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The Succubi are beautiful and desirable women, unlike their male counterparts, the Incubi. Though Succubi do sometimes have bat-like wings or demonic features, such as horns, a tail, hooves and fangs.

In medieval European lore, Succubi appeared to men in the night and seduced them into sexual encounters. Celibate monks seemed to be especially prone to such attacks, often blaming Succubi for their lustful thoughts or sexual dreams. Succubi could suck the life force of men, leaving them exhausted or even killing them.

Various Succubi[]

Lilith[]

Lilith has many origins. In both Islamic and Jewish myths however, she is a succubus. A demon-woman who hunts men, seduces them and drains their life with a kiss. Jewish mothers believed Lilith would come to take their children away and eat them.

The Lilin[]

According to Jewish folklore, the 'lilin' are the daughters of Lilith and Adam, engendered while she was his wife. They are demons, with their function being that of a succubus. Men and also mothers feared the attack of the lilin, because they were also said to kidnap children, like Lilith.

Mara[]

'Mara' is the name of a fabulous ogress who hags people when sleeping. People feel pressure on their chest, and some people report that they observed Mara laying on their chest, sometimes choking their necks, and mostly inducing sleep paralysis.

Rusalka[]

In Slavic mythology 'Rusalka' was a female ghost, water nymph or succubus-like demon who lived in a lake. Her eyes shone like a green fire. Men who were seduced by her died in her arms, and in some version her laugh can also cause death. She corresponds to the Scandinavian and German Nixie. The ghostly version of the succubus is the soul of a young woman who died in or near a lake (many of these rusalki were murdered by their lovers), and came to haunt that lake; this undead rusalka is not particularly malevolent, and will be allowed to die in peace if her death is avenged.

Allu[]

Allu are the offspring of Succubi. In Akkadian mythology they were a race of monstrous and faceless demons that destroyed all that they could capture. They were engendered during a men sleep with Lilitu or one of her demon servants. Went the man who engendered them was about to die, they surrounded his bed waiting for the moment during which they could take their father's soul, impeding his travel to the Underworld, and making of him an errant spirit, feared by all living people.

Belili[]

'Belili' was first a Sumerian minor goddess called Gesht-inanna, sister of Dumuzi, and wife of Nin-gishzida (the door keeper of An). She was later included in the Babylonian pantheon with the name of Belili or Belit-ili (also spelled Belet-ili), acquiring in some time a much higher status as the wife of Bel (the Assyrian and Babylonian equivalent to Baal). The Canaanites called her Baalat or Baalit, the wife and female counterpart of Baal. As the wife of Bel she can be associated with Ishtar for Assyrians and Babylonians, with Astarte for Semites, and with Asherah for Philistines; in this sense Belili can also be associated with sacred prostitution and human sacrifice (of children, by fire). Some authors, however, relate her with Lilith, who is commonly associated with the demon Asmodai and considered a female demon with the function of acting as a succubus. Other authors say that she could have been a fertility goddess (this connects her again with Ishtar, Astarte and Asherah), and some Neopagans consider Belili a mother goddess.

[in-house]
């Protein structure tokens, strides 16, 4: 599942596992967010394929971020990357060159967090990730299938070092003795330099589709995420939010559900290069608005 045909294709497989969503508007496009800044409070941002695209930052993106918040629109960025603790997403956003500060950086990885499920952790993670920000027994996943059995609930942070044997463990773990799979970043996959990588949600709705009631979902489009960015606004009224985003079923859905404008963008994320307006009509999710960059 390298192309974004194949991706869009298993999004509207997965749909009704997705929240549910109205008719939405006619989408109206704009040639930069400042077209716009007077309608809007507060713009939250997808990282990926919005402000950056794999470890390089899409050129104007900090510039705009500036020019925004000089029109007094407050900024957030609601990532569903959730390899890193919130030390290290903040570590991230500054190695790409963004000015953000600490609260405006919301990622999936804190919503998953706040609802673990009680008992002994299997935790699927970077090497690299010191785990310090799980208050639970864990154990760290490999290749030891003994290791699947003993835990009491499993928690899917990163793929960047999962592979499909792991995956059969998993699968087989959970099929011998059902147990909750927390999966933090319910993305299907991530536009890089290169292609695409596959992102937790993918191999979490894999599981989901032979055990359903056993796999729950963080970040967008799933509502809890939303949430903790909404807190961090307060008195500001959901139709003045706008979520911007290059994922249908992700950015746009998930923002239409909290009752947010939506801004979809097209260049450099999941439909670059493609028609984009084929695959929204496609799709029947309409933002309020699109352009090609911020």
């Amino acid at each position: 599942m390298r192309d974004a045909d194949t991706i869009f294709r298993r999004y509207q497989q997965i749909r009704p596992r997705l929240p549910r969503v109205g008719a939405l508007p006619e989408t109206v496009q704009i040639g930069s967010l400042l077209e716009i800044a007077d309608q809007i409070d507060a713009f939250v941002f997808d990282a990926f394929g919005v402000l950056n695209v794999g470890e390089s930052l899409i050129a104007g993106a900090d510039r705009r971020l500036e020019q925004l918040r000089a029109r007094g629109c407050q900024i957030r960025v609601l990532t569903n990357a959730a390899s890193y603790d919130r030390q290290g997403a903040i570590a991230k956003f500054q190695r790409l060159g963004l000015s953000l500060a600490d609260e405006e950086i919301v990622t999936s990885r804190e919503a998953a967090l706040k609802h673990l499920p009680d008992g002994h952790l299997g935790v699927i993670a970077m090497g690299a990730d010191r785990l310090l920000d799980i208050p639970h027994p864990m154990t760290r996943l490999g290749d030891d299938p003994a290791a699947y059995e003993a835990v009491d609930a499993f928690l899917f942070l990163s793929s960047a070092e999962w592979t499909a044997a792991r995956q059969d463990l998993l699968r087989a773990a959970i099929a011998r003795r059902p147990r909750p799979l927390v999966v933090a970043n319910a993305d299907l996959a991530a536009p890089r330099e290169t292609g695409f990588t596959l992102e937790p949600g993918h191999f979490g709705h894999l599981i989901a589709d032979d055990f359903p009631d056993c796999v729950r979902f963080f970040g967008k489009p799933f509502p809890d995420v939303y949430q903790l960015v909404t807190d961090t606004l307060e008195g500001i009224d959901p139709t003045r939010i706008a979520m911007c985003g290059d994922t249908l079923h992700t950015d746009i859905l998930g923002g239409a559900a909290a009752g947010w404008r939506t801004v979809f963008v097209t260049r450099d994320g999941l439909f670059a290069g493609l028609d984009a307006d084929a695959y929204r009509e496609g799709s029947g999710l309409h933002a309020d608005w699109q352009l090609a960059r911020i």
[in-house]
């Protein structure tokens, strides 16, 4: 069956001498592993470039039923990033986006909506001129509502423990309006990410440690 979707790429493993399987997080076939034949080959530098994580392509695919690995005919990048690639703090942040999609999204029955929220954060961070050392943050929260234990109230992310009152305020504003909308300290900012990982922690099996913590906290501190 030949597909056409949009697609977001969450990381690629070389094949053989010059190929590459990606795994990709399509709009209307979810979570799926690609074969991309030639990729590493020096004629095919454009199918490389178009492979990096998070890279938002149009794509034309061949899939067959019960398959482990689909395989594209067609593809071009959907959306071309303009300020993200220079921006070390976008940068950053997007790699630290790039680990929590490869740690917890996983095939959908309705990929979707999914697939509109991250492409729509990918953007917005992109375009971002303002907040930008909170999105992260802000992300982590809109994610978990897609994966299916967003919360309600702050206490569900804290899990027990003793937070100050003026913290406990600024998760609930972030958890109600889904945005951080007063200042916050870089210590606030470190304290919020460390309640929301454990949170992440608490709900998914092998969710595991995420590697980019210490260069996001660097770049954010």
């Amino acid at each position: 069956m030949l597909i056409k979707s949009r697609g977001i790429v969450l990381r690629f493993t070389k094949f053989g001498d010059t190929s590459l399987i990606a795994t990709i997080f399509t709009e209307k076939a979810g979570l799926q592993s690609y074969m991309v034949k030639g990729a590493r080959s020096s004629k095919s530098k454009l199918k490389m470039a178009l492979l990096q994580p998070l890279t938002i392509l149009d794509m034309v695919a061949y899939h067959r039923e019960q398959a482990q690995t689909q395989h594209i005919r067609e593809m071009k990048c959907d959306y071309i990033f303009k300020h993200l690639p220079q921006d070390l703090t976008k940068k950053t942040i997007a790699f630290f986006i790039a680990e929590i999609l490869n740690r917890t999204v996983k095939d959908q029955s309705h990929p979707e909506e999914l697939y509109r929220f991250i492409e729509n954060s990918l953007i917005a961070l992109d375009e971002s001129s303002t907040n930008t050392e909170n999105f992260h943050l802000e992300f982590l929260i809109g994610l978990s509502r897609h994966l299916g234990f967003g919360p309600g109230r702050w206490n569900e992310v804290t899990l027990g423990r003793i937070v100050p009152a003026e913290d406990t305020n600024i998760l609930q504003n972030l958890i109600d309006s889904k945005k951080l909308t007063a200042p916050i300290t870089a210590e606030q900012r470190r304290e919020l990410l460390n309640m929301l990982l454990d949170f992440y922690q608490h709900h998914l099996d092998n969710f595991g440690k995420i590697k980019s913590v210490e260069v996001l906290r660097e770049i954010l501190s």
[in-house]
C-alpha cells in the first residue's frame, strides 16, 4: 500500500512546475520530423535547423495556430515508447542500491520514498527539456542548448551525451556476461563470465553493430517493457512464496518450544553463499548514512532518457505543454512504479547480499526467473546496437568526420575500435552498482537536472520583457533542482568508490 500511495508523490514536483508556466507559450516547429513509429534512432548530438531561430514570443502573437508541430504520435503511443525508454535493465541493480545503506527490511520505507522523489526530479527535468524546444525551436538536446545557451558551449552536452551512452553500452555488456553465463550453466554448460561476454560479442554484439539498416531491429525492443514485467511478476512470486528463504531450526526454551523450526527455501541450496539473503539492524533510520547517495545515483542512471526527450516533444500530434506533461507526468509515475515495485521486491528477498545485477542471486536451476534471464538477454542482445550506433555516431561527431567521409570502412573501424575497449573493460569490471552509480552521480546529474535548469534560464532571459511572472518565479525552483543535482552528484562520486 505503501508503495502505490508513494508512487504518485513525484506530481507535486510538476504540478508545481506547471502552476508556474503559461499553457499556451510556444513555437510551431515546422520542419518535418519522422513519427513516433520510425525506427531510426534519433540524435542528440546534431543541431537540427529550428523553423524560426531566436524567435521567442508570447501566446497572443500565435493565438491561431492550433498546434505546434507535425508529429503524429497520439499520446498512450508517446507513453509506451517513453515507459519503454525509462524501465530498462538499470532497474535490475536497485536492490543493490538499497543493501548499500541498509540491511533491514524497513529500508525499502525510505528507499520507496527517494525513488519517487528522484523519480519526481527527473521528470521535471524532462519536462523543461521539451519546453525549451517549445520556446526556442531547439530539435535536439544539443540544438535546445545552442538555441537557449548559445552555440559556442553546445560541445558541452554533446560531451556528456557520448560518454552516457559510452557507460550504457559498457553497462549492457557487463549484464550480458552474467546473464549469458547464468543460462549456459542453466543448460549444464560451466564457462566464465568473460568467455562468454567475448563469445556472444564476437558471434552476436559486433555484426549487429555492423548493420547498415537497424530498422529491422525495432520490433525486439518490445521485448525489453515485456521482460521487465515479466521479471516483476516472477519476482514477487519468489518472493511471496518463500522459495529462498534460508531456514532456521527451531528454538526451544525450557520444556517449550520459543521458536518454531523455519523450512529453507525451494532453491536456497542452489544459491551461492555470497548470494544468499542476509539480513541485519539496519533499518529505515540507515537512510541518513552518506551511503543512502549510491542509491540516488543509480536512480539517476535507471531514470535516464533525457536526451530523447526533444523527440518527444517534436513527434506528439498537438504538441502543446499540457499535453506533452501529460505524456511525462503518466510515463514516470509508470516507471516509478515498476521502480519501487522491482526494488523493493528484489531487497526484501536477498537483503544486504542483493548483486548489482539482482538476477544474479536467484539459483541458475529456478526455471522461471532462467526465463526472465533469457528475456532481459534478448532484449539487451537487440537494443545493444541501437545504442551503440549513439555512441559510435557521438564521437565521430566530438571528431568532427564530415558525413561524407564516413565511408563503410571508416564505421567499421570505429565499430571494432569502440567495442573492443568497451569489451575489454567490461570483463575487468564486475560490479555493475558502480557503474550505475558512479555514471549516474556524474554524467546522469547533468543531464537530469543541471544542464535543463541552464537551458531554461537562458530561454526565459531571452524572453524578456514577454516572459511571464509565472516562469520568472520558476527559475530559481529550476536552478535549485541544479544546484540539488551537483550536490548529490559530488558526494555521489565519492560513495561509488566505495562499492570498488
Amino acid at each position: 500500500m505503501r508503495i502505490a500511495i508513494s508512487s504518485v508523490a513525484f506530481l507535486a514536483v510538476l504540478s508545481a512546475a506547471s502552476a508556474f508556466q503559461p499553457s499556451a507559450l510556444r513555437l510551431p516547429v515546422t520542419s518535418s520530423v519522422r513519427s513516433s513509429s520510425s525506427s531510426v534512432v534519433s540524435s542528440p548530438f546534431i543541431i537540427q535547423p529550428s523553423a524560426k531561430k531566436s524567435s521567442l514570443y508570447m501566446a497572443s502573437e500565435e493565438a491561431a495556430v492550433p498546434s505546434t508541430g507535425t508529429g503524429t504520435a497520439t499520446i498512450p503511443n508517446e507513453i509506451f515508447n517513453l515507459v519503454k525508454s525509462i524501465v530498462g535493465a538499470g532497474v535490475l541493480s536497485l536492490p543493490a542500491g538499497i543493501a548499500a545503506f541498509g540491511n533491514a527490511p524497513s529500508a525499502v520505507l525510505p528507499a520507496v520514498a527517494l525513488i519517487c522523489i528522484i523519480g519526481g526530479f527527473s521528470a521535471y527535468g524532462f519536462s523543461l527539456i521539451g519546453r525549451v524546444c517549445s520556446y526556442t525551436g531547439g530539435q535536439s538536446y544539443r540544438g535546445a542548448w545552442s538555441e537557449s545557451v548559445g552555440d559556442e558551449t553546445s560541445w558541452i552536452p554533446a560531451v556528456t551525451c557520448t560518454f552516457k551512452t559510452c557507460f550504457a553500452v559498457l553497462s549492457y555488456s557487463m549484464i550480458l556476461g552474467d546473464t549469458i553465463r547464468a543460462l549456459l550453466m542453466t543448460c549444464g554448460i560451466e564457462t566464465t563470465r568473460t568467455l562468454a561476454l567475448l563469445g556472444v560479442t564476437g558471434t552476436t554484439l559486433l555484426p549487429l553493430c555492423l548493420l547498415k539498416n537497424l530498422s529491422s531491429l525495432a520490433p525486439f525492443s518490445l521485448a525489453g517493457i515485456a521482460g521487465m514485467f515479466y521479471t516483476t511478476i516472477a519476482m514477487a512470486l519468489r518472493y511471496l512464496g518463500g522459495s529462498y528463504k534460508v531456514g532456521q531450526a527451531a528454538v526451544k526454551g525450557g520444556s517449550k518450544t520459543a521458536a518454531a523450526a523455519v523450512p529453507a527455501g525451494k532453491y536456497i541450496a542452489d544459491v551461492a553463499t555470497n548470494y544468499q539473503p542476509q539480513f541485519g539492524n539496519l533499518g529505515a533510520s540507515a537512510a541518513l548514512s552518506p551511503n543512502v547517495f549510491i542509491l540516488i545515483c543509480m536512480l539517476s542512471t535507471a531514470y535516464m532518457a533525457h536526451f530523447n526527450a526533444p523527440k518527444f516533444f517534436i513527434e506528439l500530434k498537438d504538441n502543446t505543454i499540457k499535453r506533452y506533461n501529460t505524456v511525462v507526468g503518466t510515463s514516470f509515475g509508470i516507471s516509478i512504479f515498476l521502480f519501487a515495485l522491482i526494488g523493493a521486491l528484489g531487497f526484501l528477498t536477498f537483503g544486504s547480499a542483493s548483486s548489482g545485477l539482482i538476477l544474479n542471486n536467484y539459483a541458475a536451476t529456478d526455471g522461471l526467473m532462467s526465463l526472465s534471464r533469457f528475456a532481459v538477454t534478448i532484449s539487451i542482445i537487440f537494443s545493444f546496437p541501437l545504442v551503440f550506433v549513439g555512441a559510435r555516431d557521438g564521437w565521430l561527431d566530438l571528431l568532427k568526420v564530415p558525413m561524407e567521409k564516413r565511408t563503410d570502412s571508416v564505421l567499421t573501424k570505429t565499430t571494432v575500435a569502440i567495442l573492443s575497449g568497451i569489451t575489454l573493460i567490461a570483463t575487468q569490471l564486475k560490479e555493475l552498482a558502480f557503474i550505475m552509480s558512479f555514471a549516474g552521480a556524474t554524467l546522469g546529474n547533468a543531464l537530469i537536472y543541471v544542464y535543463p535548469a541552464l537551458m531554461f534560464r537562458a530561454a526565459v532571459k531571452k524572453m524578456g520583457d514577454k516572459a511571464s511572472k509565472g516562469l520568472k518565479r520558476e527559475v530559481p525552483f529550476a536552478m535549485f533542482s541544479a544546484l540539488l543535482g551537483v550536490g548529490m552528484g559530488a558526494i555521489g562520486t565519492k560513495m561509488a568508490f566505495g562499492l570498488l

Lamia[]

A related concept [to the succubus] is the Lamia from old English legends. The lamia was said to appear in graveyards as a beautiful woman who draws young men to their deaths. She would lie in wait for a naïve victim, looking as if she needs his assistance in some way. legend has it that, if you see such a woman in a graveyard who appears to need help, you are supposed to call out to her, for the Lamia cannot answer back, since she has a snakes tongue and can only hiss.

Other interpretations of Lamia revolve around her being the mother of two of Zeus's children, to which upon Hera finding out cursed the woman into a snake-like being similar to Medusa. To add insult to injury, Hera then killed her two children, and cursed to woman to walk the Earth searching for her deceased children and/or eating the children of others'. In other tellings, Zeus hid her within a cave where, again similarly to Medusa, was given permission to kill anyone that dared enter into the area.

Some interpretations also say that Lamia is not one single entity, but a group of creatures all of their own, known as, "Lamiae," plural of, "Lamia."

Qarinah[]

In Arabian Folklore and Islam Qarinah is female demonic being and type of Succubus which may be or may not be a Genie.

Gallery[]

Image gallery of Succubus

See also[]

This page uses content from Wikipedia. The original article was at Succubus (view authors). As with Myths and Folklore Wiki, the text of Wikipedia is available under the Creative Commons Attribution-Share Alike License 3.0 (Unported).
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